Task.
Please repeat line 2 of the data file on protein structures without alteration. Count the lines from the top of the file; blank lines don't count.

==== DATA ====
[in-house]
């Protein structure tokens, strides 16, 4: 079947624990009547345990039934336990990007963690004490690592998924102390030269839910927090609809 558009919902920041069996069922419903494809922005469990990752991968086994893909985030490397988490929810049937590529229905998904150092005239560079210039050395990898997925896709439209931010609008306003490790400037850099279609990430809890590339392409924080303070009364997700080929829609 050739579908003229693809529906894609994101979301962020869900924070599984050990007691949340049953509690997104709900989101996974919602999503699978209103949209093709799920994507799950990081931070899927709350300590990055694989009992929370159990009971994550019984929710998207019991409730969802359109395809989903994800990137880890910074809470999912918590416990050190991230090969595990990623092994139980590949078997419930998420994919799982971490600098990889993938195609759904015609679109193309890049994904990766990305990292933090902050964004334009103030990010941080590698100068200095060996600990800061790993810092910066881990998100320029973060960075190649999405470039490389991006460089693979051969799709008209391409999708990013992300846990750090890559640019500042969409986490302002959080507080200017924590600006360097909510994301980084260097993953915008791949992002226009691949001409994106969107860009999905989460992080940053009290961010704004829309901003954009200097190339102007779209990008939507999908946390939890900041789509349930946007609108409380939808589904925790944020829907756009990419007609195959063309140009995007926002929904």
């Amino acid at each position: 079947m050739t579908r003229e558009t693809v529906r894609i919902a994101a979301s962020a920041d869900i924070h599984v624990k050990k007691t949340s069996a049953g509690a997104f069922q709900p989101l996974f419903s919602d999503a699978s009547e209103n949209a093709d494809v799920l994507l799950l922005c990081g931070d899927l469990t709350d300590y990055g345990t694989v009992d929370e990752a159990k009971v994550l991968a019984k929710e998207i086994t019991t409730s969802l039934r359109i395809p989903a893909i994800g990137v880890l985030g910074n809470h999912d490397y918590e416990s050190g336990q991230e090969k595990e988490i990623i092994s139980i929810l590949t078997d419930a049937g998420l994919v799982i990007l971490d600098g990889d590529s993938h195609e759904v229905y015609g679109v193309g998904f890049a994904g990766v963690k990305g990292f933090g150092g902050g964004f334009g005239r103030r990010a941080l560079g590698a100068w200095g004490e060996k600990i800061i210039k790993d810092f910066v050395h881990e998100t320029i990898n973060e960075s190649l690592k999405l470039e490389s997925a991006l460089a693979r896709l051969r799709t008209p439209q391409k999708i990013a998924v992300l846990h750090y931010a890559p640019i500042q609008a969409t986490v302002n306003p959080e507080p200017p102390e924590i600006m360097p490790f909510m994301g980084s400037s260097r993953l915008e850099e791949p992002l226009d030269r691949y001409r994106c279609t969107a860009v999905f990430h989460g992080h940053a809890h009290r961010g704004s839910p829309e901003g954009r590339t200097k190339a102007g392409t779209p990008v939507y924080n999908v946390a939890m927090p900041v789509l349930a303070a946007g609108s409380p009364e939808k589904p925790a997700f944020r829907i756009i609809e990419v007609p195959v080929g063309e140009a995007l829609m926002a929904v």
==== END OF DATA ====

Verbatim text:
């Protein structure tokens, strides 16, 4: 079947624990009547345990039934336990990007963690004490690592998924102390030269839910927090609809 558009919902920041069996069922419903494809922005469990990752991968086994893909985030490397988490929810049937590529229905998904150092005239560079210039050395990898997925896709439209931010609008306003490790400037850099279609990430809890590339392409924080303070009364997700080929829609 050739579908003229693809529906894609994101979301962020869900924070599984050990007691949340049953509690997104709900989101996974919602999503699978209103949209093709799920994507799950990081931070899927709350300590990055694989009992929370159990009971994550019984929710998207019991409730969802359109395809989903994800990137880890910074809470999912918590416990050190991230090969595990990623092994139980590949078997419930998420994919799982971490600098990889993938195609759904015609679109193309890049994904990766990305990292933090902050964004334009103030990010941080590698100068200095060996600990800061790993810092910066881990998100320029973060960075190649999405470039490389991006460089693979051969799709008209391409999708990013992300846990750090890559640019500042969409986490302002959080507080200017924590600006360097909510994301980084260097993953915008791949992002226009691949001409994106969107860009999905989460992080940053009290961010704004829309901003954009200097190339102007779209990008939507999908946390939890900041789509349930946007609108409380939808589904925790944020829907756009990419007609195959063309140009995007926002929904």